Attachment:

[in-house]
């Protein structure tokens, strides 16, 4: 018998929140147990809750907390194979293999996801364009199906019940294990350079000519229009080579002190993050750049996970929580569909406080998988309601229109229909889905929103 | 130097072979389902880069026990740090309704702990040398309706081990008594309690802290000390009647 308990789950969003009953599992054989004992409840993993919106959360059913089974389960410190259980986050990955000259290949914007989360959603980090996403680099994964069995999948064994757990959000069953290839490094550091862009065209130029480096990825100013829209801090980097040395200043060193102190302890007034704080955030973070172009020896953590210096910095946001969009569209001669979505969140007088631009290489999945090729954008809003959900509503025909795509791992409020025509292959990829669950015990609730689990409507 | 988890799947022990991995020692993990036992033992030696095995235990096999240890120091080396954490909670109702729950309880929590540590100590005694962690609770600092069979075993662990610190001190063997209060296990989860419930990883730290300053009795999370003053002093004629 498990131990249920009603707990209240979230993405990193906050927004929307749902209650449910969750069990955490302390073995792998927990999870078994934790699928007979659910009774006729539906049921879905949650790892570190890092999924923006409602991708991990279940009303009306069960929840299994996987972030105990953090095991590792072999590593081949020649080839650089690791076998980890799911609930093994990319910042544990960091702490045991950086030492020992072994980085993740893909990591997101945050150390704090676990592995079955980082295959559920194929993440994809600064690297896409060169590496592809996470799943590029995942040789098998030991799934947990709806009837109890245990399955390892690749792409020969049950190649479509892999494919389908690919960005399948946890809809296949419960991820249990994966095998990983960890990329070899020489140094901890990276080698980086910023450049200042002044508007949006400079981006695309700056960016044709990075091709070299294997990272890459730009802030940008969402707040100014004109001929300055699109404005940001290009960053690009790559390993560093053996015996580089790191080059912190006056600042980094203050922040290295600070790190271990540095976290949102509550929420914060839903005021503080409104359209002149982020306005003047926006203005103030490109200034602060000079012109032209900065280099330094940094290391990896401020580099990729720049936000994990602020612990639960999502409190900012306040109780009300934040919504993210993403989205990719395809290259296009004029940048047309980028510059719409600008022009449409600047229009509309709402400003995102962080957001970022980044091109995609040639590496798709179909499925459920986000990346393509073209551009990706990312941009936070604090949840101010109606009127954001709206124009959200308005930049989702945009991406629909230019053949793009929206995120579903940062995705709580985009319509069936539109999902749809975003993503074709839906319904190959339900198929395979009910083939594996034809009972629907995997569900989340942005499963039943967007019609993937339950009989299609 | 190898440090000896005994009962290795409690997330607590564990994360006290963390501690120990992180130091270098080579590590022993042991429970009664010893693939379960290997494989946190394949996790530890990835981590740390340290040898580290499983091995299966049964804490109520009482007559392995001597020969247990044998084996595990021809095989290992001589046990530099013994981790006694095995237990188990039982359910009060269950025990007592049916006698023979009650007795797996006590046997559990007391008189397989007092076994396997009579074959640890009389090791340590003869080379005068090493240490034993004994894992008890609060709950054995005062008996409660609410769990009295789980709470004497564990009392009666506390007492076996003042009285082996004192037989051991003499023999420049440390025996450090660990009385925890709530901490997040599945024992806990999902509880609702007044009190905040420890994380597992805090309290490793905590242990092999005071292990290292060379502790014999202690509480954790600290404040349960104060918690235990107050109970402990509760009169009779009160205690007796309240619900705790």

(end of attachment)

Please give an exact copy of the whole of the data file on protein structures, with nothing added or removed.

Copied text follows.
[in-house]
């Protein structure tokens, strides 16, 4: 018998929140147990809750907390194979293999996801364009199906019940294990350079000519229009080579002190993050750049996970929580569909406080998988309601229109229909889905929103 | 130097072979389902880069026990740090309704702990040398309706081990008594309690802290000390009647 308990789950969003009953599992054989004992409840993993919106959360059913089974389960410190259980986050990955000259290949914007989360959603980090996403680099994964069995999948064994757990959000069953290839490094550091862009065209130029480096990825100013829209801090980097040395200043060193102190302890007034704080955030973070172009020896953590210096910095946001969009569209001669979505969140007088631009290489999945090729954008809003959900509503025909795509791992409020025509292959990829669950015990609730689990409507 | 988890799947022990991995020692993990036992033992030696095995235990096999240890120091080396954490909670109702729950309880929590540590100590005694962690609770600092069979075993662990610190001190063997209060296990989860419930990883730290300053009795999370003053002093004629 498990131990249920009603707990209240979230993405990193906050927004929307749902209650449910969750069990955490302390073995792998927990999870078994934790699928007979659910009774006729539906049921879905949650790892570190890092999924923006409602991708991990279940009303009306069960929840299994996987972030105990953090095991590792072999590593081949020649080839650089690791076998980890799911609930093994990319910042544990960091702490045991950086030492020992072994980085993740893909990591997101945050150390704090676990592995079955980082295959559920194929993440994809600064690297896409060169590496592809996470799943590029995942040789098998030991799934947990709806009837109890245990399955390892690749792409020969049950190649479509892999494919389908690919960005399948946890809809296949419960991820249990994966095998990983960890990329070899020489140094901890990276080698980086910023450049200042002044508007949006400079981006695309700056960016044709990075091709070299294997990272890459730009802030940008969402707040100014004109001929300055699109404005940001290009960053690009790559390993560093053996015996580089790191080059912190006056600042980094203050922040290295600070790190271990540095976290949102509550929420914060839903005021503080409104359209002149982020306005003047926006203005103030490109200034602060000079012109032209900065280099330094940094290391990896401020580099990729720049936000994990602020612990639960999502409190900012306040109780009300934040919504993210993403989205990719395809290259296009004029940048047309980028510059719409600008022009449409600047229009509309709402400003995102962080957001970022980044091109995609040639590496798709179909499925459920986000990346393509073209551009990706990312941009936070604090949840101010109606009127954001709206124009959200308005930049989702945009991406629909230019053949793009929206995120579903940062995705709580985009319509069936539109999902749809975003993503074709839906319904190959339900198929395979009910083939594996034809009972629907995997569900989340942005499963039943967007019609993937339950009989299609 | 190898440090000896005994009962290795409690997330607590564990994360006290963390501690120990992180130091270098080579590590022993042991429970009664010893693939379960290997494989946190394949996790530890990835981590740390340290040898580290499983091995299966049964804490109520009482007559392995001597020969247990044998084996595990021809095989290992001589046990530099013994981790006694095995237990188990039982359910009060269950025990007592049916006698023979009650007795797996006590046997559990007391008189397989007092076994396997009579074959640890009389090791340590003869080379005068090493240490034993004994894992008890609060709950054995005062008996409660609410769990009295789980709470004497564990009392009666506390007492076996003042009285082996004192037989051991003499023999420049440390025996450090660990009385925890709530901490997040599945024992806990999902509880609702007044009190905040420890994380597992805090309290490793905590242990092999005071292990290292060379502790014999202690509480954790600290404040349960104060918690235990107050109970402990509760009169009779009160205690007796309240619900705790």